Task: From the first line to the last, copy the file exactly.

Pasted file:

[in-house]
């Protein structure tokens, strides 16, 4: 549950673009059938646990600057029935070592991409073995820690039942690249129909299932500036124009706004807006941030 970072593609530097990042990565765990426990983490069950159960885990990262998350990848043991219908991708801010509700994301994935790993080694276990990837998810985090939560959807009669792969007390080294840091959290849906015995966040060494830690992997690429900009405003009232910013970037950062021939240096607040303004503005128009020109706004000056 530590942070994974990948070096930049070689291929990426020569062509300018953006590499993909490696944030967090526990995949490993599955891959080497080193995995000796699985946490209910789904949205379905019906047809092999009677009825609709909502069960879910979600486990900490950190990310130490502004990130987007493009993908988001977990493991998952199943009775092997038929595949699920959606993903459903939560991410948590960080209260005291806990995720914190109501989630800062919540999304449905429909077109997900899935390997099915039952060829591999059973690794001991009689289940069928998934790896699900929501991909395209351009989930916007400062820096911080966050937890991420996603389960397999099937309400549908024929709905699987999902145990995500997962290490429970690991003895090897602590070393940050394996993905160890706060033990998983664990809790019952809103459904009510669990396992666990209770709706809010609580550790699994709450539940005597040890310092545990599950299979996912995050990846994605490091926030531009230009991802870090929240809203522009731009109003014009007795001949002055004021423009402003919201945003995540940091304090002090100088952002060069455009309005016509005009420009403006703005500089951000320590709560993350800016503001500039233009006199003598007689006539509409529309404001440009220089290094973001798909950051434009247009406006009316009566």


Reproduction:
[in-house]
């Protein structure tokens, strides 16, 4: 549950673009059938646990600057029935070592991409073995820690039942690249129909299932500036124009706004807006941030 970072593609530097990042990565765990426990983490069950159960885990990262998350990848043991219908991708801010509700994301994935790993080694276990990837998810985090939560959807009669792969007390080294840091959290849906015995966040060494830690992997690429900009405003009232910013970037950062021939240096607040303004503005128009020109706004000056 530590942070994974990948070096930049070689291929990426020569062509300018953006590499993909490696944030967090526990995949490993599955891959080497080193995995000796699985946490209910789904949205379905019906047809092999009677009825609709909502069960879910979600486990900490950190990310130490502004990130987007493009993908988001977990493991998952199943009775092997038929595949699920959606993903459903939560991410948590960080209260005291806990995720914190109501989630800062919540999304449905429909077109997900899935390997099915039952060829591999059973690794001991009689289940069928998934790896699900929501991909395209351009989930916007400062820096911080966050937890991420996603389960397999099937309400549908024929709905699987999902145990995500997962290490429970690991003895090897602590070393940050394996993905160890706060033990998983664990809790019952809103459904009510669990396992666990209770709706809010609580550790699994709450539940005597040890310092545990599950299979996912995050990846994605490091926030531009230009991802870090929240809203522009731009109003014009007795001949002055004021423009402003919201945003995540940091304090002090100088952002060069455009309005016509005009420009403006703005500089951000320590709560993350800016503001500039233009006199003598007689006539509409529309404001440009220089290094973001798909950051434009247009406006009316009566």